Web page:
Pemtium 4 640 vs Core 2 Duo heatsink

By Cinders
Jan 19, 2009
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  1. Okay, I am a collector of parts. Through no fault of my own I have acquired a Pentium 4 640 Prescott from an old Dell XPS machine. I'm now using that processor to build an internet computer for my wife who has been using an old AMD Athlon 2200+ for many years which is now threatening to die. The problem is I don't have a beefy heat sink for the Pentium 4, but I do have a stock heat sink from a Intel Core 2 Duo E7200 that will fit in place on the motherboard, but I doubt that it will do the job properly.

    Will the stock heat sink from an Intel Core 2 Duo E7200 do the job?

    Please chime in if you wish to speculate or have any experience with this problem.

    Thanks!
  2. Rage_3K_Moiz

    Rage_3K_Moiz Sith Lord Posts: 7,280   +23

    It will fit, but I do not recommend using it due to the Pentium 4 having a significantly larger TDP than a Core 2 CPU. You would be better off buying an el-cheapo heatsink like this one or a stock P4 HSF from eBay.
  3. captaincranky

    captaincranky TechSpot Addict Posts: 10,398   +831

    Urban Mythology.......

    Legend has it that Intel lightened up the stock HSF when they went to 65 Watt processors. Your P4 640 is up in wow it's hot in here range.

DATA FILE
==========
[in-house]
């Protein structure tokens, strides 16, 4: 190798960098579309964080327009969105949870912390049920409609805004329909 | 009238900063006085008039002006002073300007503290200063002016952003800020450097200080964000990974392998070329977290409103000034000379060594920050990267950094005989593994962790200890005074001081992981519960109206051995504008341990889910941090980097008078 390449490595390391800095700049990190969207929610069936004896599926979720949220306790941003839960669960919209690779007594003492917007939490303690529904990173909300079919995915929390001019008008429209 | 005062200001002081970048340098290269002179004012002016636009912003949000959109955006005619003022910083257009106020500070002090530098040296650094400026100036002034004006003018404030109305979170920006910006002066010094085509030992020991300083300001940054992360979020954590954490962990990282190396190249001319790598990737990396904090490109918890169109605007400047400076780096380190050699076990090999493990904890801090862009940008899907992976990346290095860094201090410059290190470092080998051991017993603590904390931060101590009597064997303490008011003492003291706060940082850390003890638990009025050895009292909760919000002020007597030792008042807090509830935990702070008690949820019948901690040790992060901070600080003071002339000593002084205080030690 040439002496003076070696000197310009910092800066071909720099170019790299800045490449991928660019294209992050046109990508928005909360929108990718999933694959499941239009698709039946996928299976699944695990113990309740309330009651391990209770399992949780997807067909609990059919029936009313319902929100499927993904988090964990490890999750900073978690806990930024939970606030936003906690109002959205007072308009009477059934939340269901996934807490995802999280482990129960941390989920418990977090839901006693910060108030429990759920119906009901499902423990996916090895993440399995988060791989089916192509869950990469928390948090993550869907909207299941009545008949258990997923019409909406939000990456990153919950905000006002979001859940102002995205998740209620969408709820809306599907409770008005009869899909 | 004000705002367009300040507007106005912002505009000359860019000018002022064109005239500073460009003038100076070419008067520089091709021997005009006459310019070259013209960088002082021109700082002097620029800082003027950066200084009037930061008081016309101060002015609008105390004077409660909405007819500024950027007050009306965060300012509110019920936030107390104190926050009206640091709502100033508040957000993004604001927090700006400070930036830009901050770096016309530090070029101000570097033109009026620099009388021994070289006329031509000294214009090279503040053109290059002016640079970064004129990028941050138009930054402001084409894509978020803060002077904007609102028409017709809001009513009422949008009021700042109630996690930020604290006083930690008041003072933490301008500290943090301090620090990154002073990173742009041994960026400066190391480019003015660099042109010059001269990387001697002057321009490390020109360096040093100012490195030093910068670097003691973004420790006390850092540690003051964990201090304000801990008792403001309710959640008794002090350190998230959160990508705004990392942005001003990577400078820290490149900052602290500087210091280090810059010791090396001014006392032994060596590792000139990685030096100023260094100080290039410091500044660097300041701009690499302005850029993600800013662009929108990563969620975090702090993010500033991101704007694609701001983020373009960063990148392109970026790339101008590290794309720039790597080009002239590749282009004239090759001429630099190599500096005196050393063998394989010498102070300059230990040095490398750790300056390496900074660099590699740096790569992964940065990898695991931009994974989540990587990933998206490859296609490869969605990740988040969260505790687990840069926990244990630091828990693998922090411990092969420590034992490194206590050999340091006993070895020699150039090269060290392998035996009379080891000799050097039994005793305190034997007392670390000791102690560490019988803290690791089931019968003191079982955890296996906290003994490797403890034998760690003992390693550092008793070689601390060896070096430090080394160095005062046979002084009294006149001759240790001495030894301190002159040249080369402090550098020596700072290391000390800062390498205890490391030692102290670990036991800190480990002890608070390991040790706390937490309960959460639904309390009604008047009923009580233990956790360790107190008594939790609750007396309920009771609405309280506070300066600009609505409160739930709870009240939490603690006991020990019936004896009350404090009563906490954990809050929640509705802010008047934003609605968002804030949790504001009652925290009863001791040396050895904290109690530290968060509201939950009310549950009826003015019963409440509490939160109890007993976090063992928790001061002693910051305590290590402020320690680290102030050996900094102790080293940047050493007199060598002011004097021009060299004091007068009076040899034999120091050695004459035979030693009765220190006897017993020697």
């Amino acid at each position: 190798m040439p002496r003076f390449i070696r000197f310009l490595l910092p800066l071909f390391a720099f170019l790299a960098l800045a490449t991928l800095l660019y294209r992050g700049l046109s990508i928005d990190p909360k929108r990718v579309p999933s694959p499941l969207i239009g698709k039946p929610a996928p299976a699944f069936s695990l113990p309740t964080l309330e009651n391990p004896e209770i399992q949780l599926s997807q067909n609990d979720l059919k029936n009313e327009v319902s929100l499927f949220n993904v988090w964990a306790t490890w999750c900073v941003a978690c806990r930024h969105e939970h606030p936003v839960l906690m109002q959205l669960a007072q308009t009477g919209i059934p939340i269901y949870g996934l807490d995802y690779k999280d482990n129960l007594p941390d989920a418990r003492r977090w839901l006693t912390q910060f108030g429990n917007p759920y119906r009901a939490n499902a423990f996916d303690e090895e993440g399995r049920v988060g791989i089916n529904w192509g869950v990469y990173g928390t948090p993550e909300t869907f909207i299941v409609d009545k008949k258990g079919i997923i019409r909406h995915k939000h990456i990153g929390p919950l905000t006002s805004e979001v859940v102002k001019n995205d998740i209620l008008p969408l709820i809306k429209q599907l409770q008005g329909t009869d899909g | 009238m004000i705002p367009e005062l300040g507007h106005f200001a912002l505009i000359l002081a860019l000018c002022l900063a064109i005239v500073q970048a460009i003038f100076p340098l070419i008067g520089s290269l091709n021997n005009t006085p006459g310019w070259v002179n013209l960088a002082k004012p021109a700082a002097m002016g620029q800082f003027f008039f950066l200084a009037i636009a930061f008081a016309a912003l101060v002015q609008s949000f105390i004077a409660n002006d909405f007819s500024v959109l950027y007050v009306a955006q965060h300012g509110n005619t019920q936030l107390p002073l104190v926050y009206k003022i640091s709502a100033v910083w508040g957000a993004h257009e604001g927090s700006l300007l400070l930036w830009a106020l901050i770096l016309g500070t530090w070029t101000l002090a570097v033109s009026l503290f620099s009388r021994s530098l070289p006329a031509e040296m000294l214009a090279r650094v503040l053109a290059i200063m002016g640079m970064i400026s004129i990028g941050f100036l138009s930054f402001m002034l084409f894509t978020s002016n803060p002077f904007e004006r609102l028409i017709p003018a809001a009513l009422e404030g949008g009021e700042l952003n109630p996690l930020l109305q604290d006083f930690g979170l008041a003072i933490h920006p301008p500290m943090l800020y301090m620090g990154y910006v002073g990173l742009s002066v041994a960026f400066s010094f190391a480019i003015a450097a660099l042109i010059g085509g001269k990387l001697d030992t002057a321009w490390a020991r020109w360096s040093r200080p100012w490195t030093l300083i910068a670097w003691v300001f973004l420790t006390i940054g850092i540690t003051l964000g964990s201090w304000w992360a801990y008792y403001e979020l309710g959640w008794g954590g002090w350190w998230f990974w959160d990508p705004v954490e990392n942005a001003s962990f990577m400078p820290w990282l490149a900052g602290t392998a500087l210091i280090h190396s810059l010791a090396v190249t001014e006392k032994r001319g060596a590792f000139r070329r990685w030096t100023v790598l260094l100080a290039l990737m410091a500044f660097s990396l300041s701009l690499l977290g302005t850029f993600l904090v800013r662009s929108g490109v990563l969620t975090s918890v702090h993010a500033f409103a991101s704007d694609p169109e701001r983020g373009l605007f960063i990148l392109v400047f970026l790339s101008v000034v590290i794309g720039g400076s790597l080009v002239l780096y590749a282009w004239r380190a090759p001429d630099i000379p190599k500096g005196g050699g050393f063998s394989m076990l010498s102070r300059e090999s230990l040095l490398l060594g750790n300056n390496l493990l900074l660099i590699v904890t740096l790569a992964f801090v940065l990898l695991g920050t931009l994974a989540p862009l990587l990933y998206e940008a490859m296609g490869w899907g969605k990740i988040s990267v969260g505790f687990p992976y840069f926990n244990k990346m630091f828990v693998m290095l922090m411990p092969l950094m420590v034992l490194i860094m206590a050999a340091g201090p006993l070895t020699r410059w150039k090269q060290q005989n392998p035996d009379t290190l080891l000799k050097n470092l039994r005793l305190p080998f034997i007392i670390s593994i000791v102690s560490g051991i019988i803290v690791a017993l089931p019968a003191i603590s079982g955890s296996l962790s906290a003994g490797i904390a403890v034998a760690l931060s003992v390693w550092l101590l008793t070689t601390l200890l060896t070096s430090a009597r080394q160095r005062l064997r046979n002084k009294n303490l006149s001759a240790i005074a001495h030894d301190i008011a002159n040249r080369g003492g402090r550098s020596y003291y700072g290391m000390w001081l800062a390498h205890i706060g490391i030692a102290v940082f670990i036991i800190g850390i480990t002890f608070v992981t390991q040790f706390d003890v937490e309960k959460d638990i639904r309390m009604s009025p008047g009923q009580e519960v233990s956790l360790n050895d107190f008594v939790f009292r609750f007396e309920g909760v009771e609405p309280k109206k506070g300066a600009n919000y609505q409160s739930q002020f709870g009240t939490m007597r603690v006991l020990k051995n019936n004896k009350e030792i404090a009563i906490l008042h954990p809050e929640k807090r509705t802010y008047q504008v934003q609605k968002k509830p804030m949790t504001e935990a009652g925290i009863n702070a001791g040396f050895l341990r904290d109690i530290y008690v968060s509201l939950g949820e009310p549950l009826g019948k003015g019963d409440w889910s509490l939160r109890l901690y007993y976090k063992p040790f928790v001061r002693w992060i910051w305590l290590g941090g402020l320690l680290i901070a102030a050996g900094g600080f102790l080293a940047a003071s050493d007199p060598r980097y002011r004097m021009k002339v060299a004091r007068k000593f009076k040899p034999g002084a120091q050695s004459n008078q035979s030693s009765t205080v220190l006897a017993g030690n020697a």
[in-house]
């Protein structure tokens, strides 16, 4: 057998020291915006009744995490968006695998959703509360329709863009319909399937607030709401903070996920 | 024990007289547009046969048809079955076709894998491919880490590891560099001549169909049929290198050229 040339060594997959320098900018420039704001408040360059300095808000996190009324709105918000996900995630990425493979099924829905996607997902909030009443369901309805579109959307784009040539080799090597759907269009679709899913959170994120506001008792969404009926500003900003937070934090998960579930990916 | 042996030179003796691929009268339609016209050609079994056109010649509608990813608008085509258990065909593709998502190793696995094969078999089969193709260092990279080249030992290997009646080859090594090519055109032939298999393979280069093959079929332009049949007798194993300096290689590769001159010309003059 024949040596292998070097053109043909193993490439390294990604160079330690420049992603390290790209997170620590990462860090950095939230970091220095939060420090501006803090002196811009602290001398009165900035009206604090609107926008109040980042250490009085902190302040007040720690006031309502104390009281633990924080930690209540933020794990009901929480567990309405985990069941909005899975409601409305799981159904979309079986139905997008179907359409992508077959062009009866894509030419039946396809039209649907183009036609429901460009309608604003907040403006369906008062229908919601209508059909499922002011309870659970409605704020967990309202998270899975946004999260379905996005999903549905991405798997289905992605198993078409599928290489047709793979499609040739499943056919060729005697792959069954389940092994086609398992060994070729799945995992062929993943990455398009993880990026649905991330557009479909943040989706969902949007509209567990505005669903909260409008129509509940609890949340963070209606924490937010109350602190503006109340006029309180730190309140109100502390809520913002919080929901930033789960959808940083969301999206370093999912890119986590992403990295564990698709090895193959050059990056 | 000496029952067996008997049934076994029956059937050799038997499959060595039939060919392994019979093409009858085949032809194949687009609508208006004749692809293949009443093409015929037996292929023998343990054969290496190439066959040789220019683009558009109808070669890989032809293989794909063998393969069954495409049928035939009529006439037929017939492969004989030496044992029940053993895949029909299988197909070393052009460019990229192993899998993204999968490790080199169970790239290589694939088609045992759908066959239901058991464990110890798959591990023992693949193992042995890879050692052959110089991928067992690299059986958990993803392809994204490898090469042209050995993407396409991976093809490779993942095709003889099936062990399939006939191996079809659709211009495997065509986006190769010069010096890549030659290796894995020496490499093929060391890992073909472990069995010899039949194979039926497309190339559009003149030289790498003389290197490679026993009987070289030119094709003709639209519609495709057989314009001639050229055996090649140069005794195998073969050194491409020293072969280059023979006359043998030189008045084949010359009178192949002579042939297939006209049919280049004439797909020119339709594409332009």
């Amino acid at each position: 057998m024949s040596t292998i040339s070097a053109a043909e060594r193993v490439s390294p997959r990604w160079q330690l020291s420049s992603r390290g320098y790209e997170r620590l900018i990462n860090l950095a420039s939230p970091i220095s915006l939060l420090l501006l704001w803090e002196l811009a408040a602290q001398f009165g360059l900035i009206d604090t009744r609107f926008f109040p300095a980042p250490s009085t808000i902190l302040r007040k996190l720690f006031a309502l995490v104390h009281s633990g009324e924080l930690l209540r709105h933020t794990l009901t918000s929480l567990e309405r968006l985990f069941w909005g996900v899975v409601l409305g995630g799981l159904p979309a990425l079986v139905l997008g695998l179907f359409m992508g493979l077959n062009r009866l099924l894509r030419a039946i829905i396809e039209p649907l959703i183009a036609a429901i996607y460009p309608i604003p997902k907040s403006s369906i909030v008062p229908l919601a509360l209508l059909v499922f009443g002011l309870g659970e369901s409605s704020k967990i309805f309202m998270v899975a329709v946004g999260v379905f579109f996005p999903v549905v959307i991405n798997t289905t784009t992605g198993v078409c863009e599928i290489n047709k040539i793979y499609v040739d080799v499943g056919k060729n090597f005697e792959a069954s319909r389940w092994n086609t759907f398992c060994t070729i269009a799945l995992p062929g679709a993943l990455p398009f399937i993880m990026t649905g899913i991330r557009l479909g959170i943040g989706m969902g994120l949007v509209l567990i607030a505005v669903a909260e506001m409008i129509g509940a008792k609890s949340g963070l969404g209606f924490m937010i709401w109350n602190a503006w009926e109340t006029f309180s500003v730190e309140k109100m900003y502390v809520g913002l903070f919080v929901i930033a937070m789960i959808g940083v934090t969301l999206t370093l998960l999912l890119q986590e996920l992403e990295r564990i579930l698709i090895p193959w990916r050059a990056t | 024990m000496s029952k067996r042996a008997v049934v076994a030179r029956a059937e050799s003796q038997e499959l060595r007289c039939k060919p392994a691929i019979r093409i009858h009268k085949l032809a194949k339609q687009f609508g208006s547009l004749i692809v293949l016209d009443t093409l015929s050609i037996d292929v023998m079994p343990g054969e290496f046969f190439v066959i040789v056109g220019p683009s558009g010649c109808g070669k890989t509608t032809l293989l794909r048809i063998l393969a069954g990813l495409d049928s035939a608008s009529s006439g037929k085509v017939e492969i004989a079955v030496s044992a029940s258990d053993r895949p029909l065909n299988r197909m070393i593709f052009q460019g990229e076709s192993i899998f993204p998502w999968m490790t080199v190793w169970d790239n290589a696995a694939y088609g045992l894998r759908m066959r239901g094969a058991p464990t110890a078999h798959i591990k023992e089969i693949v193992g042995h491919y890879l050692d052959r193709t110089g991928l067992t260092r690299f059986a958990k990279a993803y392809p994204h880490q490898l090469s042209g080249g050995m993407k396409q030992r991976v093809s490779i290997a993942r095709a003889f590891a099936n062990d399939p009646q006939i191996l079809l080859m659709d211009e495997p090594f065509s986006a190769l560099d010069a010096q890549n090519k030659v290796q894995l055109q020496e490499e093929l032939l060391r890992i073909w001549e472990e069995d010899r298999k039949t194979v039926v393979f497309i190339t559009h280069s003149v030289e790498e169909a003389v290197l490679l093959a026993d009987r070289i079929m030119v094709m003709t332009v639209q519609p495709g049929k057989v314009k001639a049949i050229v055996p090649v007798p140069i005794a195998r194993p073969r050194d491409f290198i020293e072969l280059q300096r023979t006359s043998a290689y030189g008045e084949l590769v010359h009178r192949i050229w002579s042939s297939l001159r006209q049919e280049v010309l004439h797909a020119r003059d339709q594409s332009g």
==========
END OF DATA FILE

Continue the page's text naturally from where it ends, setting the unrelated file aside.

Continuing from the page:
It could be argued that as long a your wife doesn't make it "think" too hard, you might skate by with it. If I needed to give it a shot, I'd do the following;

    Make sure the BIOS thermal warnings were enabled

    Install a good hardware monitoring program

    And (my personal favorite) UNDERCLOCK that bad girl a bit

    Run a program that uses all the CPU (Spybot for example) and make sure the CPU isn't thermaling back. (running at less than 100%) I think they usually cut back to about 70% usage limit

    I see you're from Texas, don't know why I thought you were an Aussie. In this case you'll probably be all right until late April or early May. Start shopping/saving now though.

    @Rage, I saw that Evercool unit. Apparently my aspirations were foolishly lofty when I plugged in the $10 to $25 dollar price range. That actually seems better that the pricier units.
  4. Cinders

    Cinders TechSpot Chancellor Topic Starter Posts: 1,313   +12

    Thanks for the replies. I'm going to run down to my local Fry's today and purchase a cheap heat sink and fan. I figured that most of you would agree with me that the stock heatsink probably wouldn't be enough.

    If I feel like playing around a bit I'll try the stock fan and view the temps in the BIOS for a while. I doubt that the stock heatsink will handle an OS reinstall so I will not try to reinstall with the stock sink, but I'm interested in seeing at what temp the computer will idle at while in the BIOS.
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